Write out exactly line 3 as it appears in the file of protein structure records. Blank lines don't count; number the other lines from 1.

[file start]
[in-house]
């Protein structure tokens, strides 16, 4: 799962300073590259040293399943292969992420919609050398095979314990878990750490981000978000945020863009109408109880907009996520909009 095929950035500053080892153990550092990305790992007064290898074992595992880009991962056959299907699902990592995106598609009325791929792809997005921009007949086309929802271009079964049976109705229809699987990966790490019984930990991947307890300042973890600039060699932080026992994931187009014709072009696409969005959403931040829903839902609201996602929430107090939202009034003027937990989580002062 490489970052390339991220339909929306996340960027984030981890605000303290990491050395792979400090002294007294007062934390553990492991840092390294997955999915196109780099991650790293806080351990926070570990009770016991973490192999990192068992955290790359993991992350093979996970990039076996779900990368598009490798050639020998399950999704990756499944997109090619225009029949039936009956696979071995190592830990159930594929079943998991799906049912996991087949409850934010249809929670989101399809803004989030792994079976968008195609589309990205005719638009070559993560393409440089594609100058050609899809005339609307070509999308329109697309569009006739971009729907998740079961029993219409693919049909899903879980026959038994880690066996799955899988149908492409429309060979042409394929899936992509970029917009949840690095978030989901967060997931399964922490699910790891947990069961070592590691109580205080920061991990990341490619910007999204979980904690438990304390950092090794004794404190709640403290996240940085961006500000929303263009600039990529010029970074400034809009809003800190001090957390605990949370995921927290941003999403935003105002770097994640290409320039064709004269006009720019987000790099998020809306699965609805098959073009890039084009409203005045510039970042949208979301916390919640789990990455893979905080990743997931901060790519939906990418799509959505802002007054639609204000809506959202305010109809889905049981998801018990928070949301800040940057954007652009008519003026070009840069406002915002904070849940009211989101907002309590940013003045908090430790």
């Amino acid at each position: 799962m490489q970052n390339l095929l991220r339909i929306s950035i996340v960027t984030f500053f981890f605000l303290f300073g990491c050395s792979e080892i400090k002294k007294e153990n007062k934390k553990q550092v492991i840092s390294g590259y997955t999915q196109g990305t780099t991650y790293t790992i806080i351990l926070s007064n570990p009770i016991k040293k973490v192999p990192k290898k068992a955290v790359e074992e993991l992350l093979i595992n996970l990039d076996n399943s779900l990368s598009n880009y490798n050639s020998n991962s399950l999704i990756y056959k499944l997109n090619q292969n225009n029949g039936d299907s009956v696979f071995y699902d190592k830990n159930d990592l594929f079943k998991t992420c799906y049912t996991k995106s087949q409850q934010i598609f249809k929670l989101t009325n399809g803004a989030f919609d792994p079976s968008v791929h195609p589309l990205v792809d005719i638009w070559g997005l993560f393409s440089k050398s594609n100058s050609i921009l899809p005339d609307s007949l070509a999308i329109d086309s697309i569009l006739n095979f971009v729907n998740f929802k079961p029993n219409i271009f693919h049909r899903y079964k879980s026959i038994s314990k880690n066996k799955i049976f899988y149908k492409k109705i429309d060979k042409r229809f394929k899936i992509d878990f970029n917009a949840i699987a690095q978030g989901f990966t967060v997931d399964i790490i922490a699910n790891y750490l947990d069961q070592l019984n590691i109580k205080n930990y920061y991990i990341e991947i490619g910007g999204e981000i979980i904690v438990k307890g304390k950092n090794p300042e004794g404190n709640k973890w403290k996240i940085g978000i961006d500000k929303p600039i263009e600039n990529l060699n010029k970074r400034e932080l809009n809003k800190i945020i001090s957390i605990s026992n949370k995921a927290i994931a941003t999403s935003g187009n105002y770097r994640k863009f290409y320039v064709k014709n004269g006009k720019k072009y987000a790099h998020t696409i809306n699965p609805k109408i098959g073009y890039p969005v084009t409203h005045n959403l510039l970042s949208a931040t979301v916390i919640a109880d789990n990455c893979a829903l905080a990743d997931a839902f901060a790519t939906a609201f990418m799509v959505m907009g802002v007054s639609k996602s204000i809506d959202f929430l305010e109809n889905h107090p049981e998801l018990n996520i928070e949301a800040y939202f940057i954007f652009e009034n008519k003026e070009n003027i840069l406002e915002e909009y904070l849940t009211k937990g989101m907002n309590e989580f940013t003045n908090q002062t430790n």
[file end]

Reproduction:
């Amino acid at each position: 799962m490489q970052n390339l095929l991220r339909i929306s950035i996340v960027t984030f500053f981890f605000l303290f300073g990491c050395s792979e080892i400090k002294k007294e153990n007062k934390k553990q550092v492991i840092s390294g590259y997955t999915q196109g990305t780099t991650y790293t790992i806080i351990l926070s007064n570990p009770i016991k040293k973490v192999p990192k290898k068992a955290v790359e074992e993991l992350l093979i595992n996970l990039d076996n399943s779900l990368s598009n880009y490798n050639s020998n991962s399950l999704i990756y056959k499944l997109n090619q292969n225009n029949g039936d299907s009956v696979f071995y699902d190592k830990n159930d990592l594929f079943k998991t992420c799906y049912t996991k995106s087949q409850q934010i598609f249809k929670l989101t009325n399809g803004a989030f919609d792994p079976s968008v791929h195609p589309l990205v792809d005719i638009w070559g997005l993560f393409s440089k050398s594609n100058s050609i921009l899809p005339d609307s007949l070509a999308i329109d086309s697309i569009l006739n095979f971009v729907n998740f929802k079961p029993n219409i271009f693919h049909r899903y079964k879980s026959i038994s314990k880690n066996k799955i049976f899988y149908k492409k109705i429309d060979k042409r229809f394929k899936i992509d878990f970029n917009a949840i699987a690095q978030g989901f990966t967060v997931d399964i790490i922490a699910n790891y750490l947990d069961q070592l019984n590691i109580k205080n930990y920061y991990i990341e991947i490619g910007g999204e981000i979980i904690v438990k307890g304390k950092n090794p300042e004794g404190n709640k973890w403290k996240i940085g978000i961006d500000k929303p600039i263009e600039n990529l060699n010029k970074r400034e932080l809009n809003k800190i945020i001090s957390i605990s026992n949370k995921a927290i994931a941003t999403s935003g187009n105002y770097r994640k863009f290409y320039v064709k014709n004269g006009k720019k072009y987000a790099h998020t696409i809306n699965p609805k109408i098959g073009y890039p969005v084009t409203h005045n959403l510039l970042s949208a931040t979301v916390i919640a109880d789990n990455c893979a829903l905080a990743d997931a839902f901060a790519t939906a609201f990418m799509v959505m907009g802002v007054s639609k996602s204000i809506d959202f929430l305010e109809n889905h107090p049981e998801l018990n996520i928070e949301a800040y939202f940057i954007f652009e009034n008519k003026e070009n003027i840069l406002e915002e909009y904070l849940t009211k937990g989101m907002n309590e989580f940013t003045n908090q002062t430790n």